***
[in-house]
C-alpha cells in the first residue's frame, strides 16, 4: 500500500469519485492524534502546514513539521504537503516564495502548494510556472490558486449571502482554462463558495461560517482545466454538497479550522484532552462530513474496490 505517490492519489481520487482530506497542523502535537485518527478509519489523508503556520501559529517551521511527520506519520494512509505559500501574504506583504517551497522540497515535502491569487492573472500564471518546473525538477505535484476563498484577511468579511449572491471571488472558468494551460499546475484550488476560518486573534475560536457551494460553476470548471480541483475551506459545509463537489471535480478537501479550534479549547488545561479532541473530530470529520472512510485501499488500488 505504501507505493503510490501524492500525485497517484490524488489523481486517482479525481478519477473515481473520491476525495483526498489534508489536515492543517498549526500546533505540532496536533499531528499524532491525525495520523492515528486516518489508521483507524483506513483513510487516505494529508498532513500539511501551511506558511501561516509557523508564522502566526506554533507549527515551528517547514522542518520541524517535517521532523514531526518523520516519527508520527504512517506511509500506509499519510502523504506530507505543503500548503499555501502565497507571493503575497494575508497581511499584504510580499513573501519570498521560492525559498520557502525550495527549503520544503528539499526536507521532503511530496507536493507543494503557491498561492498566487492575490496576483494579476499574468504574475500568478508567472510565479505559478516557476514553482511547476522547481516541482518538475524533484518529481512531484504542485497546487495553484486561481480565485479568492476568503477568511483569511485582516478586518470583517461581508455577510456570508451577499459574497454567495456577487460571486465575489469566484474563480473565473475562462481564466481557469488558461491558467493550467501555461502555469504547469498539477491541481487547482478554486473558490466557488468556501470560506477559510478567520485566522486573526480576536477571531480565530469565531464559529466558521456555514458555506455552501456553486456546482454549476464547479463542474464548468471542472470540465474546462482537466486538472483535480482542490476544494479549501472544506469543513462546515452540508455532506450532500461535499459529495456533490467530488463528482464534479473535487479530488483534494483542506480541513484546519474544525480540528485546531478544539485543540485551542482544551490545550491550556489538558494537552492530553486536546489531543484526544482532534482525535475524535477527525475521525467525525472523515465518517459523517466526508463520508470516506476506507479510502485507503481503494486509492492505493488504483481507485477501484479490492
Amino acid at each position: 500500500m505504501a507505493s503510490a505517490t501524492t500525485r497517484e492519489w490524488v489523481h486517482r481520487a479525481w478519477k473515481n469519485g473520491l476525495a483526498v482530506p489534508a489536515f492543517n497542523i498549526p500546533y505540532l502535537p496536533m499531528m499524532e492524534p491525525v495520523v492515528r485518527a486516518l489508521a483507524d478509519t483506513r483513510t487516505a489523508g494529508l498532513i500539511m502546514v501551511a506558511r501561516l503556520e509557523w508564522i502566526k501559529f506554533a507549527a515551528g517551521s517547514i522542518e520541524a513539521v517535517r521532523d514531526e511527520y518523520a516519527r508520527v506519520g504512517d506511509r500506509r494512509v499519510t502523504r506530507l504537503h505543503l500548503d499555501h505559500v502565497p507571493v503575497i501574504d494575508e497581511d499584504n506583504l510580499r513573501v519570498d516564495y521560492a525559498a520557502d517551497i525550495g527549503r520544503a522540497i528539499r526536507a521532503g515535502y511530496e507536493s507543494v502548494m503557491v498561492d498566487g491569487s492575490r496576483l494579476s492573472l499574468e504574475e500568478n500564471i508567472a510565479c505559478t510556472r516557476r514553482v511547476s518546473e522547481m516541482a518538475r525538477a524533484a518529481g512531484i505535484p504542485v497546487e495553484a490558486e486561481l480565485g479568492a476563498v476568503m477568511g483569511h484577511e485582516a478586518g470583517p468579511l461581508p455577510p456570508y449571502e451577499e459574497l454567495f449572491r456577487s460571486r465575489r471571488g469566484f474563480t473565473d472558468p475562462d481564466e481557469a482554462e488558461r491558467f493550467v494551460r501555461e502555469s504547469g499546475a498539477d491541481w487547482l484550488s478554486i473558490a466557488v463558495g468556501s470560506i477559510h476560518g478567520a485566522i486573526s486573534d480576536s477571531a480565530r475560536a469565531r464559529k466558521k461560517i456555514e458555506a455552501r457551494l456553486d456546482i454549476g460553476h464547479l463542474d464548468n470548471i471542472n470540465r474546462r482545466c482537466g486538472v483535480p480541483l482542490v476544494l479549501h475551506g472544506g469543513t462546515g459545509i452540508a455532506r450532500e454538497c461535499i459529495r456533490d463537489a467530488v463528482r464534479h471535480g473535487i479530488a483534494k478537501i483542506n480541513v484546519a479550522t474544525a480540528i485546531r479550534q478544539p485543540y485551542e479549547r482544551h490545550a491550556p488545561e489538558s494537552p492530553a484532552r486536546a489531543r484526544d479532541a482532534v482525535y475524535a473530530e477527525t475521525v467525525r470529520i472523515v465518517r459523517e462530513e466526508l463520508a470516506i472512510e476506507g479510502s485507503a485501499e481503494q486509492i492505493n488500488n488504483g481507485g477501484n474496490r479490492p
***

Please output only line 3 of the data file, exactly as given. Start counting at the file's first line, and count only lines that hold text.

Amino acid at each position: 500500500m505504501a507505493s503510490a505517490t501524492t500525485r497517484e492519489w490524488v489523481h486517482r481520487a479525481w478519477k473515481n469519485g473520491l476525495a483526498v482530506p489534508a489536515f492543517n497542523i498549526p500546533y505540532l502535537p496536533m499531528m499524532e492524534p491525525v495520523v492515528r485518527a486516518l489508521a483507524d478509519t483506513r483513510t487516505a489523508g494529508l498532513i500539511m502546514v501551511a506558511r501561516l503556520e509557523w508564522i502566526k501559529f506554533a507549527a515551528g517551521s517547514i522542518e520541524a513539521v517535517r521532523d514531526e511527520y518523520a516519527r508520527v506519520g504512517d506511509r500506509r494512509v499519510t502523504r506530507l504537503h505543503l500548503d499555501h505559500v502565497p507571493v503575497i501574504d494575508e497581511d499584504n506583504l510580499r513573501v519570498d516564495y521560492a525559498a520557502d517551497i525550495g527549503r520544503a522540497i528539499r526536507a521532503g515535502y511530496e507536493s507543494v502548494m503557491v498561492d498566487g491569487s492575490r496576483l494579476s492573472l499574468e504574475e500568478n500564471i508567472a510565479c505559478t510556472r516557476r514553482v511547476s518546473e522547481m516541482a518538475r525538477a524533484a518529481g512531484i505535484p504542485v497546487e495553484a490558486e486561481l480565485g479568492a476563498v476568503m477568511g483569511h484577511e485582516a478586518g470583517p468579511l461581508p455577510p456570508y449571502e451577499e459574497l454567495f449572491r456577487s460571486r465575489r471571488g469566484f474563480t473565473d472558468p475562462d481564466e481557469a482554462e488558461r491558467f493550467v494551460r501555461e502555469s504547469g499546475a498539477d491541481w487547482l484550488s478554486i473558490a466557488v463558495g468556501s470560506i477559510h476560518g478567520a485566522i486573526s486573534d480576536s477571531a480565530r475560536a469565531r464559529k466558521k461560517i456555514e458555506a455552501r457551494l456553486d456546482i454549476g460553476h464547479l463542474d464548468n470548471i471542472n470540465r474546462r482545466c482537466g486538472v483535480p480541483l482542490v476544494l479549501h475551506g472544506g469543513t462546515g459545509i452540508a455532506r450532500e454538497c461535499i459529495r456533490d463537489a467530488v463528482r464534479h471535480g473535487i479530488a483534494k478537501i483542506n480541513v484546519a479550522t474544525a480540528i485546531r479550534q478544539p485543540y485551542e479549547r482544551h490545550a491550556p488545561e489538558s494537552p492530553a484532552r486536546a489531543r484526544d479532541a482532534v482525535y475524535a473530530e477527525t475521525v467525525r470529520i472523515v465518517r459523517e462530513e466526508l463520508a470516506i472512510e476506507g479510502s485507503a485501499e481503494q486509492i492505493n488500488n488504483g481507485g477501484n474496490r479490492p